How to create an Active Record style PHP SDK Part 14

Last week we started looking at adding the functionality to persist entities to the API.

Part of the beauty of the Active Record pattern is how easy it is to persist records to the data store. This is because each model object should have everything it needs to read, write, update and delete.

However, in order to send our PHP model objects to the API via an HTTP request, we need to serialise them into a common format. In this case to JSON.

Unfortunately, serialising the model objects isn’t as easy as simply throwing it in to the json_encode() function.

So the focus of today’s tutorial will be around how to serialise the model objects so we can send them to the API.

How this is going to work

Whenever we make an API request, we need a way of transforming the current model object into JSON.

However, it’s not just about transforming the properties of the model object into JSON, we also need to account for how the API expects the JSON to be formatted.

What’s more, with this being an Active Record PHP SDK we will also need to be able to include embedded objects and relationships.

When faced with a problem like this, it’s often beneficial to look from the outside in.

Ideally, the process for transforming a model object from PHP to JSON should be as simple as:

$person->toJson();  

To the outside world, all model objects should have this very simple public API. The actual implementation of how the object is getting transformed to JSON should not be a concern.

So step 1 is to add a toJson() method to each model object.

Secondly, there is going to be quite a bit of logic involved with transforming a model object into JSON as we’re going to have to account for a couple of scenarios. To deal with this situation we can abstract the serialisation code into it’s own object so we don’t have to create one big monolithic abstract Model class.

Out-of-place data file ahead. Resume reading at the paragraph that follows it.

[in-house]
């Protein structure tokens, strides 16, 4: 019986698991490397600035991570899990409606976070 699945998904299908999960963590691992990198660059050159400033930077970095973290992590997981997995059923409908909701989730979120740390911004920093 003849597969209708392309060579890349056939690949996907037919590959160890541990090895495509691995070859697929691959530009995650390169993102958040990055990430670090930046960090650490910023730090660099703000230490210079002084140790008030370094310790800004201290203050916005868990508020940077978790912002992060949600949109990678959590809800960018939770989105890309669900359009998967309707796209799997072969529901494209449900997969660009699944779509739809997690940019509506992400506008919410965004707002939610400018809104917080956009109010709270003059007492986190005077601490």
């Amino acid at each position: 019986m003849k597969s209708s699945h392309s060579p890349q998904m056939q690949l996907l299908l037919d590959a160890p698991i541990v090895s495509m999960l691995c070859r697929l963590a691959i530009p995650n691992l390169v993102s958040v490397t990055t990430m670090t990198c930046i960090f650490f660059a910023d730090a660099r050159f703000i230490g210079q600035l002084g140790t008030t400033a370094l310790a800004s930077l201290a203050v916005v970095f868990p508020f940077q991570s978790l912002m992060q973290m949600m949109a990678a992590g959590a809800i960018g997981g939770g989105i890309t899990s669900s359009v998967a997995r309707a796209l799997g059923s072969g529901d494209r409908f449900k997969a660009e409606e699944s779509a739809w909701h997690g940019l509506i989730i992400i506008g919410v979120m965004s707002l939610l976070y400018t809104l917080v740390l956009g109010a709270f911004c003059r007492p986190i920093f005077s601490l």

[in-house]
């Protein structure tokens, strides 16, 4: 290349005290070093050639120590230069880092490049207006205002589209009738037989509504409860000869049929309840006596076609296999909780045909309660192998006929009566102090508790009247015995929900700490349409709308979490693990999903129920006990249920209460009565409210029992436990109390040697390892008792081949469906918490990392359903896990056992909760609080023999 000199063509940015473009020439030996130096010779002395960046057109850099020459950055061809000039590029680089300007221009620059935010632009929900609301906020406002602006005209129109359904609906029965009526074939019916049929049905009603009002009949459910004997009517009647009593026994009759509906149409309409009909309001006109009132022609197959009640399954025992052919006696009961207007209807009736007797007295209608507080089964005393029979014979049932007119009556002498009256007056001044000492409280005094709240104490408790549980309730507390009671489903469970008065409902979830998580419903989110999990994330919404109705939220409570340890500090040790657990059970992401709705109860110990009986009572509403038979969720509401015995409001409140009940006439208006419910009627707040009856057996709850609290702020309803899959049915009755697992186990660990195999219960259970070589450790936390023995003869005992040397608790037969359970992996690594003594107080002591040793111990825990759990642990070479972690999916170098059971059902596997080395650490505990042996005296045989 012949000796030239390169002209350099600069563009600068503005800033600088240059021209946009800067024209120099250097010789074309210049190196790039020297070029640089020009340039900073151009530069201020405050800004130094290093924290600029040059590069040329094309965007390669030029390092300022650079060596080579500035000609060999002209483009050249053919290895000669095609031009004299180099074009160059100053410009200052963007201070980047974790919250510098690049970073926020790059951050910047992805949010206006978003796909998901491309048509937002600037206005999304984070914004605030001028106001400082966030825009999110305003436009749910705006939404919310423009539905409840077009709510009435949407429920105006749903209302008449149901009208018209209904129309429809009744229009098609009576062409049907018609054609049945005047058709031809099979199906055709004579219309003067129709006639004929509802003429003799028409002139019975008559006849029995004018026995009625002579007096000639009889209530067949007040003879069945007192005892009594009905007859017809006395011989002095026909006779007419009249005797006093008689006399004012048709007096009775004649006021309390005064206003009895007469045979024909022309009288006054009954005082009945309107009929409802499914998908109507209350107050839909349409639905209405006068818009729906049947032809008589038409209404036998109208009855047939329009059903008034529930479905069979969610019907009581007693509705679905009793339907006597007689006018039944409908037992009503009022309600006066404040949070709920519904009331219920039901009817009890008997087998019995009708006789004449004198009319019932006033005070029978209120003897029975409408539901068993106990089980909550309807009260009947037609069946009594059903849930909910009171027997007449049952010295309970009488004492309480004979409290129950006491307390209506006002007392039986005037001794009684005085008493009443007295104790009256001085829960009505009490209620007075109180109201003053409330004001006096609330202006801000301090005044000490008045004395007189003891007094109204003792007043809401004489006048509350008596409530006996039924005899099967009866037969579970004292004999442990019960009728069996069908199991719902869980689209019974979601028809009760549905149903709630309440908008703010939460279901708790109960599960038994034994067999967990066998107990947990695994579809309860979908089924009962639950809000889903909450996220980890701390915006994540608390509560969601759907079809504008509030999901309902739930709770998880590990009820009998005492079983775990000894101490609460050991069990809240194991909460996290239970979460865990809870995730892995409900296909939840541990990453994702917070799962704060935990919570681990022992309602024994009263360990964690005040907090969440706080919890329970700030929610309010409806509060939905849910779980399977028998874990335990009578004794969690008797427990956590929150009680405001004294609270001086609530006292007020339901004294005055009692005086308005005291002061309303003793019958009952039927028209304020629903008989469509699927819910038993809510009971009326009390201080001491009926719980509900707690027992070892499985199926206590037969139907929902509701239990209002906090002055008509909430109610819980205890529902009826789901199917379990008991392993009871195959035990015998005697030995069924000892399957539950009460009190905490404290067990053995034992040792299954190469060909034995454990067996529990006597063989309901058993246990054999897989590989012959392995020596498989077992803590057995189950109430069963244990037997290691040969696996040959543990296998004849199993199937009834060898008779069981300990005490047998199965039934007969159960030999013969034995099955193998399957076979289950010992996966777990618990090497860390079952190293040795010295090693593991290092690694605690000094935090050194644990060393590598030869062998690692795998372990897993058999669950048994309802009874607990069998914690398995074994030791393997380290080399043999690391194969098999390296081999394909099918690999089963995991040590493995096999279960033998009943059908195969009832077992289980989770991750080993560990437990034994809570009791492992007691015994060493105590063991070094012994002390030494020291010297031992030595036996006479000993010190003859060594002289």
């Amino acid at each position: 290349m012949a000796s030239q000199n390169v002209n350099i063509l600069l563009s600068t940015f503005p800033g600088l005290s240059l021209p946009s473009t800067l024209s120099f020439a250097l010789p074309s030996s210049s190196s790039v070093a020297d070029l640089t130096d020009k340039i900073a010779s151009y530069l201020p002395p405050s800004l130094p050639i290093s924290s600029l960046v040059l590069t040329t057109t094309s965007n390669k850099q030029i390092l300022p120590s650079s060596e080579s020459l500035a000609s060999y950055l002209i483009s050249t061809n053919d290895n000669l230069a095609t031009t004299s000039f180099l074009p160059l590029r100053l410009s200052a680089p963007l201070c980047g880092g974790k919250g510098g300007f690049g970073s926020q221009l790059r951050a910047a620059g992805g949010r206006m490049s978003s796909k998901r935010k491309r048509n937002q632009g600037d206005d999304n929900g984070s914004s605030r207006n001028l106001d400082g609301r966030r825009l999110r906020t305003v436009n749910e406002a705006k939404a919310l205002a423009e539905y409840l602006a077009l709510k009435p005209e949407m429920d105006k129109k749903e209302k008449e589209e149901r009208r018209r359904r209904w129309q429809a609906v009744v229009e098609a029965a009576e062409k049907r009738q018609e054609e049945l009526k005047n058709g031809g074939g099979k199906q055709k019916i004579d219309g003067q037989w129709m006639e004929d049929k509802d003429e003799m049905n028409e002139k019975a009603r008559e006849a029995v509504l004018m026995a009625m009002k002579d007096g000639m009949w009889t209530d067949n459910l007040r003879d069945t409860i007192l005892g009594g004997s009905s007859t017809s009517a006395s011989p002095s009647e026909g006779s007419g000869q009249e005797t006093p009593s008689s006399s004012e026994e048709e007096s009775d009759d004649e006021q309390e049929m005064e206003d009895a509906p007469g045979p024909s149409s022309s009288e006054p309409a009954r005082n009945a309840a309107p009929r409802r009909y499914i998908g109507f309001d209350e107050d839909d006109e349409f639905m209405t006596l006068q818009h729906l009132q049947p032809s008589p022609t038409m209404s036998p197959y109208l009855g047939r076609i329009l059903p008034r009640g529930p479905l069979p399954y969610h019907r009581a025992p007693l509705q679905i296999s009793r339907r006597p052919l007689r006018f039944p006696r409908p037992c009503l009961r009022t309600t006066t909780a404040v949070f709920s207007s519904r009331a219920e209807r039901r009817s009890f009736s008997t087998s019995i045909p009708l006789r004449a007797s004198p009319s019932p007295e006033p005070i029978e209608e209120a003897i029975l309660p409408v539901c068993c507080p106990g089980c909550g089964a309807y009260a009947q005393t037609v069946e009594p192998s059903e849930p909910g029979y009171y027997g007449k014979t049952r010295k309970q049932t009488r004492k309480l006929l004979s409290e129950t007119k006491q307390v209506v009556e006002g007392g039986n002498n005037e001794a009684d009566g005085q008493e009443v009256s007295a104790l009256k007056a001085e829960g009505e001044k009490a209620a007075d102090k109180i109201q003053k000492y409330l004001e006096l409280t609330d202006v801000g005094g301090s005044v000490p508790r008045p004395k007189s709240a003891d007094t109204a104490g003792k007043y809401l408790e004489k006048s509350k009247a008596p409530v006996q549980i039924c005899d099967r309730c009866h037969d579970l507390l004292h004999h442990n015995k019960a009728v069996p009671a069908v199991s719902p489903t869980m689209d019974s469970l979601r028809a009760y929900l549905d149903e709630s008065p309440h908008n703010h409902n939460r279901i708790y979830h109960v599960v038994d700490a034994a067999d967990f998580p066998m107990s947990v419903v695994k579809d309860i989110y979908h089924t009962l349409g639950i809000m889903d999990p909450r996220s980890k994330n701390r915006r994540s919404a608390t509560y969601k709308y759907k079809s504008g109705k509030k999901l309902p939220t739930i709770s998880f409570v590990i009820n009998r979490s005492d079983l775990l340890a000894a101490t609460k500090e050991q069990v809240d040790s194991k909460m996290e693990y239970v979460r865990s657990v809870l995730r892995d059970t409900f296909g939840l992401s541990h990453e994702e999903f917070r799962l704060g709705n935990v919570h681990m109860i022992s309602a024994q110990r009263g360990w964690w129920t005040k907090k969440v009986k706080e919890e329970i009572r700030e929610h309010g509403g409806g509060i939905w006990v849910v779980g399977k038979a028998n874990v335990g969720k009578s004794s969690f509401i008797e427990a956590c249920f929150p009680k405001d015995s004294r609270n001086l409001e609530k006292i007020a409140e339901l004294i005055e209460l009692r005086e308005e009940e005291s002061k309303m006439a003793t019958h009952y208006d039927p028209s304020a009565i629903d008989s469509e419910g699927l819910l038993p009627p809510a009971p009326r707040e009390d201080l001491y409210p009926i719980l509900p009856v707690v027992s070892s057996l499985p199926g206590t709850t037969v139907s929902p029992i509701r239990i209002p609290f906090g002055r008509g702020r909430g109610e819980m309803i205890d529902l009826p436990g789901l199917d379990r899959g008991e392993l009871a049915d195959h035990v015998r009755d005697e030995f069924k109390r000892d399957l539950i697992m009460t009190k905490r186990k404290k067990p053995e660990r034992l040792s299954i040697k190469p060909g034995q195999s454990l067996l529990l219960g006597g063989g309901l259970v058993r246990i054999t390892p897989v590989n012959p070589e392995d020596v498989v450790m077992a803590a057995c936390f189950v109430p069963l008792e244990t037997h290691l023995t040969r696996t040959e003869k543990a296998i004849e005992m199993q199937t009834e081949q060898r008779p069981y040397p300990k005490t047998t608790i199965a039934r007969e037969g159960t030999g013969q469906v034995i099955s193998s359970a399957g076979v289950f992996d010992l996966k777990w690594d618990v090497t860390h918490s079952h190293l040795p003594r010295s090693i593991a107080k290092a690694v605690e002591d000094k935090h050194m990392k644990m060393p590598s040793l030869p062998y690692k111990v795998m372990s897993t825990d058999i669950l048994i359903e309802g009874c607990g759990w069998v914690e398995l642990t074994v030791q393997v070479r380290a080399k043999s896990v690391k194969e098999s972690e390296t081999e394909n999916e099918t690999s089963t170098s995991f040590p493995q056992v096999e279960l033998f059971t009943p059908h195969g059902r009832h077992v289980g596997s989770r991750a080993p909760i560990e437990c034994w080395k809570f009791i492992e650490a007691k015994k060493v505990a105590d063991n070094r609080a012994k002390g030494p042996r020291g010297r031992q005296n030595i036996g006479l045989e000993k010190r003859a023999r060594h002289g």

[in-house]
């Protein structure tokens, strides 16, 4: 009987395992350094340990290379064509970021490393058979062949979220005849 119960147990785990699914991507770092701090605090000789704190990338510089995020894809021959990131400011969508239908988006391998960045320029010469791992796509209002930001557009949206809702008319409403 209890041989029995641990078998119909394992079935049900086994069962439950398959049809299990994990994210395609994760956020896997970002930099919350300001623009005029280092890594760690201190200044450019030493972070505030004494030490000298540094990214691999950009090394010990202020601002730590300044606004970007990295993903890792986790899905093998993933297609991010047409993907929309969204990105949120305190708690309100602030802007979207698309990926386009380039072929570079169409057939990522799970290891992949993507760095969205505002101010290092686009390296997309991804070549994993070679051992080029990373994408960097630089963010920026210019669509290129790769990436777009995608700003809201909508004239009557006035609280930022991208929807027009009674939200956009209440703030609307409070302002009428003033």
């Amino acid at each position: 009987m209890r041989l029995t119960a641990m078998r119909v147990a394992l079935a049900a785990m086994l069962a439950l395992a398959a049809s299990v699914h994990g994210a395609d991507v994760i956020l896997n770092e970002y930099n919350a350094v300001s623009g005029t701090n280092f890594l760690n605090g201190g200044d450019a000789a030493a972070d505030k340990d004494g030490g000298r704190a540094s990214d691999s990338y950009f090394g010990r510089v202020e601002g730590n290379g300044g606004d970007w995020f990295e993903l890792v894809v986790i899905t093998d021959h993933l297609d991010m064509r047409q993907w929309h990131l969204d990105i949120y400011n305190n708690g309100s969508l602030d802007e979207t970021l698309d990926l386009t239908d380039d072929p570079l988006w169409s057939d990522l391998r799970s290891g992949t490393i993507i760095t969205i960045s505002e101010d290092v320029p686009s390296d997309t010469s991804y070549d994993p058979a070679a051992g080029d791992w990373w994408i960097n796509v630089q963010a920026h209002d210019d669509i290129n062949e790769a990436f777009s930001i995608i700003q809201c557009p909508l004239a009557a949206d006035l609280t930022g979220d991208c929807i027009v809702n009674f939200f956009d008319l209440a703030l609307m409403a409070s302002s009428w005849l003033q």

So step 2 will be to create a Serializer object that can handle serialising any of the model objects from this package.

So hopefully that make sense. If not, keep reading as I’m sure it will start to fall into place.

Adding the toJson() method

The first thing we need to do is to add the toJson() method to each of the models. It is the toJson() method that will invoke the serialisation process.

Instead of adding this method to the abstract Model class I’m going to add it to the Serializable trait we looked at in part 9 of this series.

If you have been following along with this series you might remember that we implemented a serializableOptions() method on the Serializable trait. This allows us to specify some default configuration options for how models should be serialised, but it will also merge in any overrides that we specify in the model class.

The first thing I’m going to do will be to add some extra defaults to the serialisable options:

/**  
* Set the serializable options array  
*  
* @return void  
*/  
private function setSerializableOptionsArray()  
{  
$this->serializableOptions = [  
‘root’ => $this->base()->lowercase()->singular(),  
‘collection_root’ => $this->base()->lowercase()->plural(),  
‘include_root’ => true,  
‘additional_methods’ => []  
];  
}  

I’ll explain these extra options when we come to implement them.